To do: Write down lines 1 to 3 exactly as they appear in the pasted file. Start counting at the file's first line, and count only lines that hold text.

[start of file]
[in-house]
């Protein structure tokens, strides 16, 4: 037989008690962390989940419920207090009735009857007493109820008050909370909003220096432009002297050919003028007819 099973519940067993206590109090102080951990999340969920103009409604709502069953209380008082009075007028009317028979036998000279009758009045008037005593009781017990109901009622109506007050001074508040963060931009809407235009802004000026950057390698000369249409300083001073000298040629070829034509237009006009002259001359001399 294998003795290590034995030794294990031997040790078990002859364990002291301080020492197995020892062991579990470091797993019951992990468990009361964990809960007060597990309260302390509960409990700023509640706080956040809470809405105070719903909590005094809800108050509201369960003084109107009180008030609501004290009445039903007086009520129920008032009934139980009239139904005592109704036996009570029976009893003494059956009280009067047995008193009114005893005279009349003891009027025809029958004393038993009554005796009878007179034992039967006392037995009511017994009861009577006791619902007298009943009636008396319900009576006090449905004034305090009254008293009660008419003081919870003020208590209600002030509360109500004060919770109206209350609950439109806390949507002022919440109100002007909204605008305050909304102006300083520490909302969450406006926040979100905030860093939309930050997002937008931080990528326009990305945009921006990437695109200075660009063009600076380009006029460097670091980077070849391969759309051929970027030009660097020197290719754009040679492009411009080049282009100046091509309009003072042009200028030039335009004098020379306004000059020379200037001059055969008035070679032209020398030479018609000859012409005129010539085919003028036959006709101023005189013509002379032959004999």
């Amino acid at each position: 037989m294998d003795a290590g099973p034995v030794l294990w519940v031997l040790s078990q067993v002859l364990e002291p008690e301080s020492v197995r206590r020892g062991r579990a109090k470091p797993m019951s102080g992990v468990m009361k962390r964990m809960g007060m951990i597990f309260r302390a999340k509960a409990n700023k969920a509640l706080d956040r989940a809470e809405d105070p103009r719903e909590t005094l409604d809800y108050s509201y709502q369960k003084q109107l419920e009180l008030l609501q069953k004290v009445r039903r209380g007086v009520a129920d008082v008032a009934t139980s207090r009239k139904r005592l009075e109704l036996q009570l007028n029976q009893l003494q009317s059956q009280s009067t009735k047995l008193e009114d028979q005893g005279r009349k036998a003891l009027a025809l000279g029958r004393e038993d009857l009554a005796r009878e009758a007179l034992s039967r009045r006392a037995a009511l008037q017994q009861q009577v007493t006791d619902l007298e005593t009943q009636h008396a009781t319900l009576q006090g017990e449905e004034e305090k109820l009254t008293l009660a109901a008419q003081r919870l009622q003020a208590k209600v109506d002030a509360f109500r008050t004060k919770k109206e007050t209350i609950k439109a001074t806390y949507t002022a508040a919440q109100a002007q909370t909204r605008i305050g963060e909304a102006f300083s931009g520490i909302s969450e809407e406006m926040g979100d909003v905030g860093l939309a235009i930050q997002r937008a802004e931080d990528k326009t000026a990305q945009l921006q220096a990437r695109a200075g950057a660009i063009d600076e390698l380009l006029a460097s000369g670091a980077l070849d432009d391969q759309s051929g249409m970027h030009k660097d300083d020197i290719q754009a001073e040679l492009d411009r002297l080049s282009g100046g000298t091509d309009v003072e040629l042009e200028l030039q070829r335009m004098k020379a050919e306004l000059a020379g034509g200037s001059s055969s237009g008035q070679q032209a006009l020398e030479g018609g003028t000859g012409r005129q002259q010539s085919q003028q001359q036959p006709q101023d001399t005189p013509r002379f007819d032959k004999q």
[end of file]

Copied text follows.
[in-house]
């Protein structure tokens, strides 16, 4: 037989008690962390989940419920207090009735009857007493109820008050909370909003220096432009002297050919003028007819 099973519940067993206590109090102080951990999340969920103009409604709502069953209380008082009075007028009317028979036998000279009758009045008037005593009781017990109901009622109506007050001074508040963060931009809407235009802004000026950057390698000369249409300083001073000298040629070829034509237009006009002259001359001399 294998003795290590034995030794294990031997040790078990002859364990002291301080020492197995020892062991579990470091797993019951992990468990009361964990809960007060597990309260302390509960409990700023509640706080956040809470809405105070719903909590005094809800108050509201369960003084109107009180008030609501004290009445039903007086009520129920008032009934139980009239139904005592109704036996009570029976009893003494059956009280009067047995008193009114005893005279009349003891009027025809029958004393038993009554005796009878007179034992039967006392037995009511017994009861009577006791619902007298009943009636008396319900009576006090449905004034305090009254008293009660008419003081919870003020208590209600002030509360109500004060919770109206209350609950439109806390949507002022919440109100002007909204605008305050909304102006300083520490909302969450406006926040979100905030860093939309930050997002937008931080990528326009990305945009921006990437695109200075660009063009600076380009006029460097670091980077070849391969759309051929970027030009660097020197290719754009040679492009411009080049282009100046091509309009003072042009200028030039335009004098020379306004000059020379200037001059055969008035070679032209020398030479018609000859012409005129010539085919003028036959006709101023005189013509002379032959004999």
């Amino acid at each position: 037989m294998d003795a290590g099973p034995v030794l294990w519940v031997l040790s078990q067993v002859l364990e002291p008690e301080s020492v197995r206590r020892g062991r579990a109090k470091p797993m019951s102080g992990v468990m009361k962390r964990m809960g007060m951990i597990f309260r302390a999340k509960a409990n700023k969920a509640l706080d956040r989940a809470e809405d105070p103009r719903e909590t005094l409604d809800y108050s509201y709502q369960k003084q109107l419920e009180l008030l609501q069953k004290v009445r039903r209380g007086v009520a129920d008082v008032a009934t139980s207090r009239k139904r005592l009075e109704l036996q009570l007028n029976q009893l003494q009317s059956q009280s009067t009735k047995l008193e009114d028979q005893g005279r009349k036998a003891l009027a025809l000279g029958r004393e038993d009857l009554a005796r009878e009758a007179l034992s039967r009045r006392a037995a009511l008037q017994q009861q009577v007493t006791d619902l007298e005593t009943q009636h008396a009781t319900l009576q006090g017990e449905e004034e305090k109820l009254t008293l009660a109901a008419q003081r919870l009622q003020a208590k209600v109506d002030a509360f109500r008050t004060k919770k109206e007050t209350i609950k439109a001074t806390y949507t002022a508040a919440q109100a002007q909370t909204r605008i305050g963060e909304a102006f300083s931009g520490i909302s969450e809407e406006m926040g979100d909003v905030g860093l939309a235009i930050q997002r937008a802004e931080d990528k326009t000026a990305q945009l921006q220096a990437r695109a200075g950057a660009i063009d600076e390698l380009l006029a460097s000369g670091a980077l070849d432009d391969q759309s051929g249409m970027h030009k660097d300083d020197i290719q754009a001073e040679l492009d411009r002297l080049s282009g100046g000298t091509d309009v003072e040629l042009e200028l030039q070829r335009m004098k020379a050919e306004l000059a020379g034509g200037s001059s055969s237009g008035q070679q032209a006009l020398e030479g018609g003028t000859g012409r005129q002259q010539s085919q003028q001359q036959p006709q101023d001399t005189p013509r002379f007819d032959k004999q």